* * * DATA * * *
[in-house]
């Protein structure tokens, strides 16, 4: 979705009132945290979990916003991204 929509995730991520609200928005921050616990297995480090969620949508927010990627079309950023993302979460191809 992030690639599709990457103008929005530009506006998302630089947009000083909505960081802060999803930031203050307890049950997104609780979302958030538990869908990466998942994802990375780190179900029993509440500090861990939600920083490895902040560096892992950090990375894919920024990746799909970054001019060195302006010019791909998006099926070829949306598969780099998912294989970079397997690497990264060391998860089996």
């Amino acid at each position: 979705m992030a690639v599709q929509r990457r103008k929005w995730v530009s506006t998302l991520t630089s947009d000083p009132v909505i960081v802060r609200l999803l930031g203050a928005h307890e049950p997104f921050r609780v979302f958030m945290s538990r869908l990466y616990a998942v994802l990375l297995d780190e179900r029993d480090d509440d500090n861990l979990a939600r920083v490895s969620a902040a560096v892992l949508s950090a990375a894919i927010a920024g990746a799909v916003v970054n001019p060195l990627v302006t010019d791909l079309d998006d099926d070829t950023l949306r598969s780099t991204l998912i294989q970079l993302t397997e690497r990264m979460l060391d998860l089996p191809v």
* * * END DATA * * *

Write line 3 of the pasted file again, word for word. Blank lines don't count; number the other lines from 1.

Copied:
């Amino acid at each position: 979705m992030a690639v599709q929509r990457r103008k929005w995730v530009s506006t998302l991520t630089s947009d000083p009132v909505i960081v802060r609200l999803l930031g203050a928005h307890e049950p997104f921050r609780v979302f958030m945290s538990r869908l990466y616990a998942v994802l990375l297995d780190e179900r029993d480090d509440d500090n861990l979990a939600r920083v490895s969620a902040a560096v892992l949508s950090a990375a894919i927010a920024g990746a799909v916003v970054n001019p060195l990627v302006t010019d791909l079309d998006d099926d070829t950023l949306r598969s780099t991204l998912i294989q970079l993302t397997e690497r990264m979460l060391d998860l089996p191809v």